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I posted this question recently on math stackexchange (https://math.stackexchange.com/questions/2291382/c2-isometric-embedding-of-the-flat-torus-into-mathbbr3) but have not received any satisfactory answer yet. I am framing a refined version of the problem in the following.

Question 1 Is there any smooth, or at least $C^2$, global isometric embedding of the flat torus into $\mathbb{R}^3$?

We know that the answer is no. The standard reason given for the non-existence is that the given flat metric $a_0$ on the torus $\mathbb{T}$ violates the necessary requirement for any global, sufficiently smooth, isometrically embedded compact 2-manifold inside $\mathbb{R}^3$ that, there must be one elliptic point, i.e., a point where the Gaussian curvature of $a_0$ is positive. On the flat torus, there is no such point. Here, we can make a note that the flat torus, however, satisfies the Gauss-Bonnet theorem; in other words, the flat metric $a_0$ is indeed a valid metric on the torus.

This has led me to the following question:

Question 2 (On the global isometric embedding of a torus into $\mathbb{R}^3$) Let a sufficiently smooth Riemannian metric $a$ be given on the torus of genus 1, $\mathbb{T}$. $(\mathbb{T}, a)$ is, thus, a sufficiently smooth 2-dimensional Riemannian manifold. Can we pose the statement the subset of $\mathbb{T}$ where the Gaussian curvature $K$ of $a$ is positive has to be non-empty as a sufficient condition on the given metric $a$ for the existence of a global isometric embedding of $(\mathbb{T}, a)$ into $\mathbb{R}^3$?

I am following this paper: Han and Lin, On the isometric embedding of torus in $\mathbb{R}^3$, Methods and Applications of Analysis 15, pp. 197-204, 2008.

Here, the sufficient conditions for the existence of a global smooth isometric embedding of $(\mathbb{T}, a)$ are given. But these conditions, as can be clearly seen, are given for the existence of the standard embedded torus in $\mathbb{R}^3$ (the standard illustration of the embedded torus in the literature), which is too strict. The original question is much weaker; it seeks the existence of some (sufficiently smooth) isometrically embedded torus inside $\mathbb{R}^3$, not necessarily the standard torus. So there must be a different set of sufficient conditions than the ones given in the above reference. This is the brief motivation that has led me to Question 2. Of course, the local sufficient requirements imposed by the Gauss-Codazzi equations must hold. But, interestingly, we need a valid second fundamental form $b$ to check the Gauss-Codazzi equations. Taking $b$ as identically zero is a choice. But is it a valid choice? This would then imply that a local, at least $C^2$, isometric embedding is possible. But there seems to be a problem somewhere in this logic.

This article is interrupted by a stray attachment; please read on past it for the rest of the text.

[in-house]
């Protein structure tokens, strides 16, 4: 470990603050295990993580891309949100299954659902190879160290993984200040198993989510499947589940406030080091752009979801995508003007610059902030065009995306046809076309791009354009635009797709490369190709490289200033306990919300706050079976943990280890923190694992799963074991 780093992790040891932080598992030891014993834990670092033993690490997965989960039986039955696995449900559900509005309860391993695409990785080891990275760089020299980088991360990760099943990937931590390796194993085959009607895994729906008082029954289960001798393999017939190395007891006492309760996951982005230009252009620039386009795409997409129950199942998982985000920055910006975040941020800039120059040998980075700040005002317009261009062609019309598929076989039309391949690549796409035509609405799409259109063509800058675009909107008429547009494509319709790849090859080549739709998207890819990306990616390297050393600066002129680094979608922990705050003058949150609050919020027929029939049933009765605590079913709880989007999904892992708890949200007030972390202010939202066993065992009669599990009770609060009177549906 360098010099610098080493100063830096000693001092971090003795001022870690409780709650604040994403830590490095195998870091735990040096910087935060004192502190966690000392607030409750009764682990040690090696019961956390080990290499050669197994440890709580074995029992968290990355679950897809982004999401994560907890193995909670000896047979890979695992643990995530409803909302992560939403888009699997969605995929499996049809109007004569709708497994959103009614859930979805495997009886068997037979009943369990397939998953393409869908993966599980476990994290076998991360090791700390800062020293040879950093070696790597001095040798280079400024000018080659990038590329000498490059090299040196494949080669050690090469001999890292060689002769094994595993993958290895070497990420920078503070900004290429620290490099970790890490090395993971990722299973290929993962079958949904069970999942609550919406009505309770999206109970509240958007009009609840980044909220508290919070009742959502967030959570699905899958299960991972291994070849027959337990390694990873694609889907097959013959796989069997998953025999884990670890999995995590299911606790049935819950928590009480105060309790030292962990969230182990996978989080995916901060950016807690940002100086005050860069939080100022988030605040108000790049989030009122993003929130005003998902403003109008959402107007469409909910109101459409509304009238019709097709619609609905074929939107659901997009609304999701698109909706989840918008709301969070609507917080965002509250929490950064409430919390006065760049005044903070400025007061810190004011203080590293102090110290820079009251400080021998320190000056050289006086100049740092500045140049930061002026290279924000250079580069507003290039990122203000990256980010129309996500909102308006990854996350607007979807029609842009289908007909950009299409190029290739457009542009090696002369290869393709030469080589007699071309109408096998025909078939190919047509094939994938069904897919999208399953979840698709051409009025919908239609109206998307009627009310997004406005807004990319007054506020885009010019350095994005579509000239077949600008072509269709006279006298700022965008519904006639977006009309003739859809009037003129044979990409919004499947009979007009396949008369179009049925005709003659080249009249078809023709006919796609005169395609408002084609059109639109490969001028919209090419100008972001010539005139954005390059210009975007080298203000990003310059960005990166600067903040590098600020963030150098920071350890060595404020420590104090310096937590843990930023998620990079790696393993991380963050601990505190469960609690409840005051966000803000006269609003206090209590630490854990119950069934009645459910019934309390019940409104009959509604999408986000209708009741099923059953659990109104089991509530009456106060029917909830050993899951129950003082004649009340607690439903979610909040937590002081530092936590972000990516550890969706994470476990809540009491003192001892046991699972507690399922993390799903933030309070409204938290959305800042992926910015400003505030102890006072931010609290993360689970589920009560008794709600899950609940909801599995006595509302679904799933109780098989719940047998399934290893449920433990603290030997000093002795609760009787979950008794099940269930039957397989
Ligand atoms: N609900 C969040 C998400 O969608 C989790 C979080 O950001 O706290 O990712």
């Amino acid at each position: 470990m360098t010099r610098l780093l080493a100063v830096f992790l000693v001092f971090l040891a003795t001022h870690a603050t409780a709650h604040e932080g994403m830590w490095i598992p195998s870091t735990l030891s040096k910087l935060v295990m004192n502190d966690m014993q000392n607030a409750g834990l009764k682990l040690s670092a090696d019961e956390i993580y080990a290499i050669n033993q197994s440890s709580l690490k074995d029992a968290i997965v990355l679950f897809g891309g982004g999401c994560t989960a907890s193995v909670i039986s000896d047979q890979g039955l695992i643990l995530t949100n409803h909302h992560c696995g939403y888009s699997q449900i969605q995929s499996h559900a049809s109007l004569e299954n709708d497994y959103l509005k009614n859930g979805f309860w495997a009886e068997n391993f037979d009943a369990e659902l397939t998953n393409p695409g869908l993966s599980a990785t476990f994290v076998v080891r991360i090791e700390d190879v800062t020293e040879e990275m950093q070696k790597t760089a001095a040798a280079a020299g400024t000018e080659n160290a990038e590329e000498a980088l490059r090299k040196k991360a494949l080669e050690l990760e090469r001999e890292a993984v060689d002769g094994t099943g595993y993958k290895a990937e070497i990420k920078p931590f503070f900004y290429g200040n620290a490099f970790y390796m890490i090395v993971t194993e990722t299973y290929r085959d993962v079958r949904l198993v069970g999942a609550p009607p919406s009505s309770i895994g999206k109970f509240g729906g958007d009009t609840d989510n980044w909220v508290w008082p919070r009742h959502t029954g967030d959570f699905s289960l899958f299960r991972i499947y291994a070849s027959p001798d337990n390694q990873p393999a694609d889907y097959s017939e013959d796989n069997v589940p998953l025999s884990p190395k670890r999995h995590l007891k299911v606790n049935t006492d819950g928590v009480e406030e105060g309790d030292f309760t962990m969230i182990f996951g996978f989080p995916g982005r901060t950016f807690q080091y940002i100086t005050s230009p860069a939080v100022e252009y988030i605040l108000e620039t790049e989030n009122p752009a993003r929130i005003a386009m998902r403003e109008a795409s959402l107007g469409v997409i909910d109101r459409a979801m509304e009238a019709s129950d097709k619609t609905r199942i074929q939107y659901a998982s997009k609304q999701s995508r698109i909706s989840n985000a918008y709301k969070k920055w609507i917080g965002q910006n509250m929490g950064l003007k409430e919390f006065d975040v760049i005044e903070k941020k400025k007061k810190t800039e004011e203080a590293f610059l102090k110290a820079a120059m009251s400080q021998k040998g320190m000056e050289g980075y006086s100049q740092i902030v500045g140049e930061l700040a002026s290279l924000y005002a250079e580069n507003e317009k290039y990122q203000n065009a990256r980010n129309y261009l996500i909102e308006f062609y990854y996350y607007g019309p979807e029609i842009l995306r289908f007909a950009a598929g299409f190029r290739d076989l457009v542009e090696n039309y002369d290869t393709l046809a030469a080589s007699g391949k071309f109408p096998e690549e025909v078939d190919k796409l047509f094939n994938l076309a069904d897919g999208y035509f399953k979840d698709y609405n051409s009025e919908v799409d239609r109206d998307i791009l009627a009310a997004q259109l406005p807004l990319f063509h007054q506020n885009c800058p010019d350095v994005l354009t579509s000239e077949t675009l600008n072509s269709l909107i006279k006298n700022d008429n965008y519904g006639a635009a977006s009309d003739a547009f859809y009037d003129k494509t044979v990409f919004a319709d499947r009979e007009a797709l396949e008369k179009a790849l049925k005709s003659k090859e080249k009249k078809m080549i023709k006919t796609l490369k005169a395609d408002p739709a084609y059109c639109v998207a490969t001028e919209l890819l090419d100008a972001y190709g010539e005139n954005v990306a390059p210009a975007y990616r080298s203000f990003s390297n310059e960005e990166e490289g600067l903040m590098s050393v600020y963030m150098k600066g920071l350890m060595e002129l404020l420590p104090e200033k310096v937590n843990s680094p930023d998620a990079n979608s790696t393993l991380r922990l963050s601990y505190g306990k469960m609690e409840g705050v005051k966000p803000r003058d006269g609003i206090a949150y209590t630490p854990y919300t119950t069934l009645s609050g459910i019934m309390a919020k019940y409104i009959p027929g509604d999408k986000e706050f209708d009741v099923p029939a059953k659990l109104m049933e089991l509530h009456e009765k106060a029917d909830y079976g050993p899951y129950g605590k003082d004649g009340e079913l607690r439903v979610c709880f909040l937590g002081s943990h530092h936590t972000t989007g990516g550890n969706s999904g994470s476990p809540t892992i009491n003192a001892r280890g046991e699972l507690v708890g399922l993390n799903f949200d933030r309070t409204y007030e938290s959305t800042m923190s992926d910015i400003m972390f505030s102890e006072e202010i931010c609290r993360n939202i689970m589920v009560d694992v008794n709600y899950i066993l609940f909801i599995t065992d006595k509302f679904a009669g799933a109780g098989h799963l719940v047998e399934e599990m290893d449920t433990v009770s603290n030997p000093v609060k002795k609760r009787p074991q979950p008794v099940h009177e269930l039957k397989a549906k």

Thanks in advance for any help or reference!

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    $\begingroup$ In the article that you are citing another necessary condition is given: the integral of the positive part of the Gauss curvature must be at least $4\pi$. So the answer to Question 2 is "no". And this condition seems to be not sufficient either, the problem is hard and maybe intractable. $\endgroup$ – Ivan Izmestiev May 22 '17 at 7:33
  • $\begingroup$ @IvanIzmestiev: I see the point. They have assumed that the Gaussian curvature is already positive somewhere. But, still, the condition "the integral of the positive part of the Gauss curvature must be at least 4$\pi$" is too strict, isn't it? $\endgroup$ – Ayan May 22 '17 at 7:39
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    $\begingroup$ It is necessary for the existence of an isometric embedding but probably not sufficient. $\endgroup$ – Ivan Izmestiev May 22 '17 at 8:28

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